- Frail elderly is a term used to identify a group of the elderly population with severe limitations in activities including walking speed, chronic exhaustion, weak grip strength, and declining activity levels. Many of the clients gerontological social workers work with are considered frail elderly. (DiNitto & McNeece, 2008, p. 262)
- People of color have shown low utilization rate of mainstream healthcare and social services. It is very important for social workers to make sure that the elder care and other services they are referring their clients to are culturally relevant. In doing so, social workers should develop relationships with various religious organizations and ethnic social groups who can help coordinate services to elder people of color. (DiNitto & McNeece, 2008, p. 269)
- Illnesses and disabilities in elderly people causes declines in functioning and can also limit a person’s ability to perform basic activities such as bathing and toileting, as well as independent activities in daily life including housework, money management, and meal preparation. About 1/3 of elderly Americans have a severe disability, and as age increases, the risks from these disabilities increase as well. (DiNitto & McNeece, 2008, p. 272)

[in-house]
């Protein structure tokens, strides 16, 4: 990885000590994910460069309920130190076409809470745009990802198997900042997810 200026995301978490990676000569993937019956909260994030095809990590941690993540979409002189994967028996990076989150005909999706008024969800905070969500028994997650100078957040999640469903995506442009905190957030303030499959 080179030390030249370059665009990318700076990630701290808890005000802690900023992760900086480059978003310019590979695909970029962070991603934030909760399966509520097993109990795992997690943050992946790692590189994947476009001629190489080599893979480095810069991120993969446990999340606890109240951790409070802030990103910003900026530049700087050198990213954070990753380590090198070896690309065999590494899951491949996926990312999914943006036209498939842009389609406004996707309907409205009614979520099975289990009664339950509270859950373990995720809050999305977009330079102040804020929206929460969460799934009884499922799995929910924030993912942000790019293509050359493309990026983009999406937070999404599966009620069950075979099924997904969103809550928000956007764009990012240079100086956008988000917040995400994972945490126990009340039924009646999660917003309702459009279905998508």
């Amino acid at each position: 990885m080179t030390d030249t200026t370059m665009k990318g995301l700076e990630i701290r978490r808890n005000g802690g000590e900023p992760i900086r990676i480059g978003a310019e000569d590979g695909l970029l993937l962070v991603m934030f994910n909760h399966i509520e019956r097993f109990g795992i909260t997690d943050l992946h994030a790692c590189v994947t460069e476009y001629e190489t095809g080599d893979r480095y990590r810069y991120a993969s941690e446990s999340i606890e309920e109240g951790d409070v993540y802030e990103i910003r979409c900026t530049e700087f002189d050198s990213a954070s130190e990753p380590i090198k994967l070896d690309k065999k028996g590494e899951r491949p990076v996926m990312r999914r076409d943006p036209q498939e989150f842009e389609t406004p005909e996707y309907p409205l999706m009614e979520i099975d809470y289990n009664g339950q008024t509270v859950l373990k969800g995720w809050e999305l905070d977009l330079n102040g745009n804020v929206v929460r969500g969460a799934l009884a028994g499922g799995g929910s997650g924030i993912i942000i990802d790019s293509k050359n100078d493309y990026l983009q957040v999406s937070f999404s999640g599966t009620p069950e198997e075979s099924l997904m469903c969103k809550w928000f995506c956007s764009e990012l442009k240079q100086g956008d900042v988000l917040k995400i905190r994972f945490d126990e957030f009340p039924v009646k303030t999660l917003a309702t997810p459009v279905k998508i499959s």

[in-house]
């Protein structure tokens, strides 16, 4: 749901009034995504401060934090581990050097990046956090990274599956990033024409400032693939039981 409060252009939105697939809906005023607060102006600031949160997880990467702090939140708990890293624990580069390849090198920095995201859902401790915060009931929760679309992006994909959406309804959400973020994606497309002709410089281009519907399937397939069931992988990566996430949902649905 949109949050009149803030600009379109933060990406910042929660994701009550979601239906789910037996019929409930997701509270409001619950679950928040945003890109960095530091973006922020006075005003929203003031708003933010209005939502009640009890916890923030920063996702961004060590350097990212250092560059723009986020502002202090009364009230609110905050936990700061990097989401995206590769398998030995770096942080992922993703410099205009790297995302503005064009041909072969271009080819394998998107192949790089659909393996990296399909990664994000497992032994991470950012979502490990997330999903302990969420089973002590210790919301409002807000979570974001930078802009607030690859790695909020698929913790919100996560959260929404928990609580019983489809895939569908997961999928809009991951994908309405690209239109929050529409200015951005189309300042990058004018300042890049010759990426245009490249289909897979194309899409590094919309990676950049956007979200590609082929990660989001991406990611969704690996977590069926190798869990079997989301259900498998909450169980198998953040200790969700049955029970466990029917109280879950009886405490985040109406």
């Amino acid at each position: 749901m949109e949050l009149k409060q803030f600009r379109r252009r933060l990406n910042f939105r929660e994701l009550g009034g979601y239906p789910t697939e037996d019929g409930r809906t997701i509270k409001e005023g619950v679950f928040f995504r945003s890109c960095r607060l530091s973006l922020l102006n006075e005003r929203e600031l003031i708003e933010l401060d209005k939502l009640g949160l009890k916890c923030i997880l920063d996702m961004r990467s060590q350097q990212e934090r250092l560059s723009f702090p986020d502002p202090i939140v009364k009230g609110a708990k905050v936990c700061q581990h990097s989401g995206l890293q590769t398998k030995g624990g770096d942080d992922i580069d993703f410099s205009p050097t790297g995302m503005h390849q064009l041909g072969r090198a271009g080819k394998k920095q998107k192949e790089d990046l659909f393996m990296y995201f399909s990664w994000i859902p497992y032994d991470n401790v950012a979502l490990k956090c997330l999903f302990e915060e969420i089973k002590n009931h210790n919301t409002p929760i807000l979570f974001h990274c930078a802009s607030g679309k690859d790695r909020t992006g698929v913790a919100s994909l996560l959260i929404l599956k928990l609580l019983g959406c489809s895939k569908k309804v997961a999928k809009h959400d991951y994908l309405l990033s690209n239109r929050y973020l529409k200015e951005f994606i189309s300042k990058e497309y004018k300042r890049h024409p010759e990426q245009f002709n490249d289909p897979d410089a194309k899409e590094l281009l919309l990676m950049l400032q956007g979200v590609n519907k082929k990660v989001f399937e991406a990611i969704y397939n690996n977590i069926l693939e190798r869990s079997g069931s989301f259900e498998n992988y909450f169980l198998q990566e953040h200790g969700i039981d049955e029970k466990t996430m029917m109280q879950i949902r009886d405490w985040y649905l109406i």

- According to the National Alliance for Caregiving and the American Association of Retired Persons, its estimated that 34 million caregivers in the United States provide unpaid caregiving to people over the age 50. These caregivers are commonly the elderly person’s spouse, children, or children-in-law. (DiNitto & McNeece, 2008, p. 279)
- State adult protective services are extremely important, especially because some older adults are emotionally or physically abused or financially exploited by caretakers, their family, and others. When the elderly person cannot care for him or herself and are unwilling to receive assistance from others is considered self-neglect. The adult protective services employs social workers to investigate these cases, and when warranted, take actions to secure services needed by these people. (DiNitto & McNeece, 2008, p. 281)
DiNitto, D., & McNeece, C. (2008). Social work: Issues and opportunities in a challenging profession (3rd ed.). Chicago, IL: Lyceum Books.